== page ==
Reviewed by GREG KING
Director: Tim Miller
Stars: Mackenzie Davis, Natalia Reyes, Linda Hamilton, Arnold Schwarzenegger, Gabriel Luna, Diego Boneta.
Terminator 2: Judgment Day (1991) is one of the great sci-fi action movies of the past thirty years, boasting some impressively staged action sequences and state of the art special effects. Subsequent sequels though have been somewhat hit and miss as they have played around with the chronology of the series and the concept of time travel. Now producer James Cameron has hit the reboot button to give us this spiritual sequel to T2. It pretends that the other sequels – particularly the disappointing Salvation and its video game aesthetic and Genisys and the tv series – didn’t exist. This sixth film in the franchise slavishly repeats many of the same action beats as T2, which saw Sarah Connor and Arnold Schwarzenegger’s T-800 cyborg assassin bring down Skynet and potentially save the word from destruction.
Dark Fate however plays around with that familiar chronology. While Sarah Connor and co may have destroyed Skynet in 1991 it seems that a new AI system known as Legion has evolved and set about wiping out humanity in the not too distant future. Again, an unstoppable killer cyborg sent back from the future to kill a potential threat.
This film is set in Mexico City in 2020. Dani Ramos (played by Natalia Reyes, whom we recently saw in Birds Of Passage) and her brother Diego (Diego Boneta, from Rock Of Ages) head off to work at the local auto factory. There Dani is surprised to see automatons begin to replace human workers. But then the shape shifting and ruthlessly efficient Rev-9 (Gabriel Luna, from Agents Of SHIELD, etc) turns up and mayhem ensues. Fortunately, Grace (Mackenzie Davis, from Blade Runner 2049, etc), a cybernetically-augmented human from the future, also arrives to fight off the killer robot. She has been sent from the future to protect Dani, who apparently will play a role in saving humanity in the future.
During a frantic and destructive freeway chase (this set piece is easily the film’s stand out action sequence) Sarah Connor (Linda Hamilton reprising her iconic role after a thirty-year absence) turns up to slow down the Rev-9. The weary, paranoid and battle-hardened Sarah has been nursing her own grief and pain caused by a surprising and unexpected preopening credits sequence that will cause much debate with fans. Packing some serious firepower, she has been regularly defeating robot attacks on the world with help from a mysterious source somewhere in Texas.
Sarah, Dani and Grace head off to El Paso to find the source of some mysterious transmissions, where she meets her former nemesis the T-800 cyborg assassin (Schwarzenegger). But this is a different interpretation of the character, now known as Carl, who has settled down after completing his mission and works as a carpenter. He has aged. He also has managed to grow a conscience, and has a surrogate family of his own, which gives him an unexpected humanity.
Cameron and five other writers, including David S Goyer (The Dark Knight, etc) and Billy Ray (Gemini Man, etc) have worked on the script, which delivers in terms of spectacular action, but also serves up some horribly clunky and cliched dialogue. The action races through a series of exciting kinetic set pieces, including lethal fights in a detention centre, aboard a plane in flight and inside a hydropower station. But it also works in broader themes like sacrifice, family, the inherent danger and threat posed by technology, America’s immigration crisis.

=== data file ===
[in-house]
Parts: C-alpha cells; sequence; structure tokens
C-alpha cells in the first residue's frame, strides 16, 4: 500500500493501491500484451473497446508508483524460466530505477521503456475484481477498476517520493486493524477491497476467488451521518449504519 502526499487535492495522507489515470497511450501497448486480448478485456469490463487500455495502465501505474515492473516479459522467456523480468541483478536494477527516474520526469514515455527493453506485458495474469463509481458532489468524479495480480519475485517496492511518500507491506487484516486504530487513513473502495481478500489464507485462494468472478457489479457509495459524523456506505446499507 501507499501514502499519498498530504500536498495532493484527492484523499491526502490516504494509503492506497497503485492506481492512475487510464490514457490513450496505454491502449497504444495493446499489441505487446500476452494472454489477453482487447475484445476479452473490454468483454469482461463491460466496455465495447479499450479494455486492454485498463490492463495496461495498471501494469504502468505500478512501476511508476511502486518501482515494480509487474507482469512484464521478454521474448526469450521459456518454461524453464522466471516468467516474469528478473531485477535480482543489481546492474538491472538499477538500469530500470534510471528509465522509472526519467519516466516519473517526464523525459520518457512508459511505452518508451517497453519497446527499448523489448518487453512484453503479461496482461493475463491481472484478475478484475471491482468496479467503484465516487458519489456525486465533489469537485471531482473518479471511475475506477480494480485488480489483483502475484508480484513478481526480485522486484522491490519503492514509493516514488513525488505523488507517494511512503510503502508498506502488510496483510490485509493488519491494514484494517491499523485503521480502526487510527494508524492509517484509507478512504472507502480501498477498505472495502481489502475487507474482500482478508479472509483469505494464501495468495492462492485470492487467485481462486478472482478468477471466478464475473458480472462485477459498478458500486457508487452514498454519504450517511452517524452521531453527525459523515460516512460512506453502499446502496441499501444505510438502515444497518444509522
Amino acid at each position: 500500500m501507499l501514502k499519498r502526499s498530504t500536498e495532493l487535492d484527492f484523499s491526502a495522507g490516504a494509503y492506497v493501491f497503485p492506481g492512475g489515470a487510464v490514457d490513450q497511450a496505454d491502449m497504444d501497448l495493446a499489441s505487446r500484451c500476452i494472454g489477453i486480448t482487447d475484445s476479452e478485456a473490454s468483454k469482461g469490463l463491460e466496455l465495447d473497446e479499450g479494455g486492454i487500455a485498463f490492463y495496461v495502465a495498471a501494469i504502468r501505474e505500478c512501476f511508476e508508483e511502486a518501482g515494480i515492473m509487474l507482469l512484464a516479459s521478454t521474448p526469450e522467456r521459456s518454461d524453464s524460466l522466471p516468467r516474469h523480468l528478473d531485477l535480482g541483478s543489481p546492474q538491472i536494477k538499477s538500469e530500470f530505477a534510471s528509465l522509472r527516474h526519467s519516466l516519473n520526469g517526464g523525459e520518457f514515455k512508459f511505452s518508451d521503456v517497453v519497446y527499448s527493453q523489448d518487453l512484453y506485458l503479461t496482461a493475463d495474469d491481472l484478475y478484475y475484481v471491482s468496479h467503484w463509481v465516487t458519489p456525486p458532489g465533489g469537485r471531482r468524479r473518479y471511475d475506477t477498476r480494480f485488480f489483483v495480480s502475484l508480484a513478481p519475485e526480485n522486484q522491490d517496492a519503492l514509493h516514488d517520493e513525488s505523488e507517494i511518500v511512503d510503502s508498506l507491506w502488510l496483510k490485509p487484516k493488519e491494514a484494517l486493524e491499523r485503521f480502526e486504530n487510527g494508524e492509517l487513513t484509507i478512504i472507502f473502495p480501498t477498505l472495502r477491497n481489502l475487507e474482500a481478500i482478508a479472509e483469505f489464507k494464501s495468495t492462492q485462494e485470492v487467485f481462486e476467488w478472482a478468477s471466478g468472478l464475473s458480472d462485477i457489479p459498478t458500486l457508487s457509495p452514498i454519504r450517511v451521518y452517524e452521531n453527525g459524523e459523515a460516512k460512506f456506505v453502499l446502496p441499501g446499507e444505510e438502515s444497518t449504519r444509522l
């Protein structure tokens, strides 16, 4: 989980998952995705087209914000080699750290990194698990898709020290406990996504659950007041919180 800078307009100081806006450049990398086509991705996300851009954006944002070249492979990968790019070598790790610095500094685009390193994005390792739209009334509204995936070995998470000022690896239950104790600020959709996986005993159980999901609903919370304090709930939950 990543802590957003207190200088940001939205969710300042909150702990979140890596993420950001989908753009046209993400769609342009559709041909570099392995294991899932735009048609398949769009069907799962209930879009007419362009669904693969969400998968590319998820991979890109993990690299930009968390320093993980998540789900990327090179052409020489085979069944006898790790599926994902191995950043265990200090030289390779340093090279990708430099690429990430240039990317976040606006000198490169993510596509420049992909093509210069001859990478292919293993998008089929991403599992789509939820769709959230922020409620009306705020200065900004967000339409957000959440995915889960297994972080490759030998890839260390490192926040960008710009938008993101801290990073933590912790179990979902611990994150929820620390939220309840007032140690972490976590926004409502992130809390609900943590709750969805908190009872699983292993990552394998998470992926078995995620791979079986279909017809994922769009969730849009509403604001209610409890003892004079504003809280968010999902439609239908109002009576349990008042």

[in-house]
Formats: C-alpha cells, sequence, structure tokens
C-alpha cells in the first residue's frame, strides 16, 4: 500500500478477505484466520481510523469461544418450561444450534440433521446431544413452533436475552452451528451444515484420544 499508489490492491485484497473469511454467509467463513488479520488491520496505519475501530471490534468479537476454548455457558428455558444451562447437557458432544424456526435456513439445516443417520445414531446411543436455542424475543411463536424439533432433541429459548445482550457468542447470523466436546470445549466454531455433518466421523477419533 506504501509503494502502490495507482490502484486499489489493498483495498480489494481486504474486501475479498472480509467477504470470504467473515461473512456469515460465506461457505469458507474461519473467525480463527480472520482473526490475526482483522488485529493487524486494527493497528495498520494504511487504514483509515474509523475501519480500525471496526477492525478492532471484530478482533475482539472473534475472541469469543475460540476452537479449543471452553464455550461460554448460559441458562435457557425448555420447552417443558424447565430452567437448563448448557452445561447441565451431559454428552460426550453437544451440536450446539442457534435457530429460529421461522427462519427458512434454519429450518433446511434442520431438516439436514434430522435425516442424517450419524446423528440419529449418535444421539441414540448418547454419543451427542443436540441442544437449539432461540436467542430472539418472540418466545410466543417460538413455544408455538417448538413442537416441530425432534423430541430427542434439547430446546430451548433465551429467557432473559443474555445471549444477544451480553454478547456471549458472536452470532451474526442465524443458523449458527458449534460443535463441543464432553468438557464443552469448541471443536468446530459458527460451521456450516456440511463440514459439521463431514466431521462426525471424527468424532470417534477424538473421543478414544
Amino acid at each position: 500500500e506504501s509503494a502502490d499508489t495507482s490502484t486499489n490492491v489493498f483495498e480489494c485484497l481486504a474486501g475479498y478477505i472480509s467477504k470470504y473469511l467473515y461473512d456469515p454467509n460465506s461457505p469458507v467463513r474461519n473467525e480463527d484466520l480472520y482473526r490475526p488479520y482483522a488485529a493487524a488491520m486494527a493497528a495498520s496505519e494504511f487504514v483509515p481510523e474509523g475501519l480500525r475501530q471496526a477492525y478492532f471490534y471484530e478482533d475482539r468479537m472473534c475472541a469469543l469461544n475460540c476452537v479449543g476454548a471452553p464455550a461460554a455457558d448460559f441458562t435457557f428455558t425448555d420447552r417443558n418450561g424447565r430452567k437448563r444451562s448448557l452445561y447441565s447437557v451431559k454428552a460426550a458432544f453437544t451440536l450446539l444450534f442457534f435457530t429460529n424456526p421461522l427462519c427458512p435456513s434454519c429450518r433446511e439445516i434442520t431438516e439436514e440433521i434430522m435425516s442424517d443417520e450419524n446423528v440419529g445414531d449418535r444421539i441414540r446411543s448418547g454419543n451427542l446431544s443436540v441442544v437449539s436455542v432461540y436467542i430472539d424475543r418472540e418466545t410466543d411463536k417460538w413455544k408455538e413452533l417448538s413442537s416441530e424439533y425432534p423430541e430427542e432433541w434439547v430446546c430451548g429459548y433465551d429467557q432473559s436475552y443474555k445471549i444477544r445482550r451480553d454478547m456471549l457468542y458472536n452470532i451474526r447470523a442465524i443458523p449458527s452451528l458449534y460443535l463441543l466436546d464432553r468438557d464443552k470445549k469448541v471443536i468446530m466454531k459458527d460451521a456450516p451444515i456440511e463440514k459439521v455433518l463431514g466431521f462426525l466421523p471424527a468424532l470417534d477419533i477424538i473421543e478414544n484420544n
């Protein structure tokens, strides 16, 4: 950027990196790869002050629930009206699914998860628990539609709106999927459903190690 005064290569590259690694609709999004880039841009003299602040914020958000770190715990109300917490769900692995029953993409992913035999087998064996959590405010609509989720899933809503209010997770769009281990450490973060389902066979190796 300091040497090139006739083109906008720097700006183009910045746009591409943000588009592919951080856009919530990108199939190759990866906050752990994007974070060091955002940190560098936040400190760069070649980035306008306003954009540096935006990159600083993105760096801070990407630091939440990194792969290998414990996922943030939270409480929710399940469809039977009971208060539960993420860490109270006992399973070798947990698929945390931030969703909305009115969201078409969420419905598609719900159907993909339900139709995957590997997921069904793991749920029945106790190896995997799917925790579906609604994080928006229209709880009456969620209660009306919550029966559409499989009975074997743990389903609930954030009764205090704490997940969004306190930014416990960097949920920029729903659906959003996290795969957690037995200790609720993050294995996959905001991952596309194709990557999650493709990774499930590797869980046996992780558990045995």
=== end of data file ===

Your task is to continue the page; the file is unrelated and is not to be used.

But bringing back Linda Hamilton in her signature role as Sarah Connor and Arnold Schwarzenegger is the film’s major asset and biggest selling point. The reunion between Hamilton and Schwarzenegger lends a sense of tension and shared history to the material. Hamilton in particular makes for a formidable kick-ass heroine here, and she also delivers some killer one-liners. Schwarzenegger has a formidable presence and again delivers his reliably solid performance with his dry delivery of lines. Davis makes for a formidable action heroine in a physically demanding role. Reyes makes the most of her opportunities in easily her biggest role to date. Luna imbues his indestructible Rev-9 with a creepy malevolence and daunting physicality.
The director is Tim Miller who is best known for his irreverent and violent comic book adaptation of Deadpool. Here he plays it essentially straight, although Dark Fate is leavened with touches of humour and a few references to earlier Terminator films. Dark Fate boasts some great pyrotechnics and special effects, particularly with the creation of the Rev-9, a leaner, meaner and more technically advanced improvement on Robert Patrick’s T-1000 from T2. The film has been crisply shot by Miller’s regular cinematographer Ken Seng, whose lensing of the action sequences is clean and uncluttered. The score from Mad Max: Fury Road’s composer Tom Holkenberg reprises some of that relentlessly pounding T2 score.
For many the thought of a female-centric Terminator movie may have been anathema, but Dark Fate works well and is an entertaining addition to the series. A minor return to form, this is easily the best film in the series since T2, but it doesn’t match the brilliance of the first two films in the series and still falls victim to the many familiar failings of most unnecessary sequels and nostalgia-themed reboots in that it lacks originality.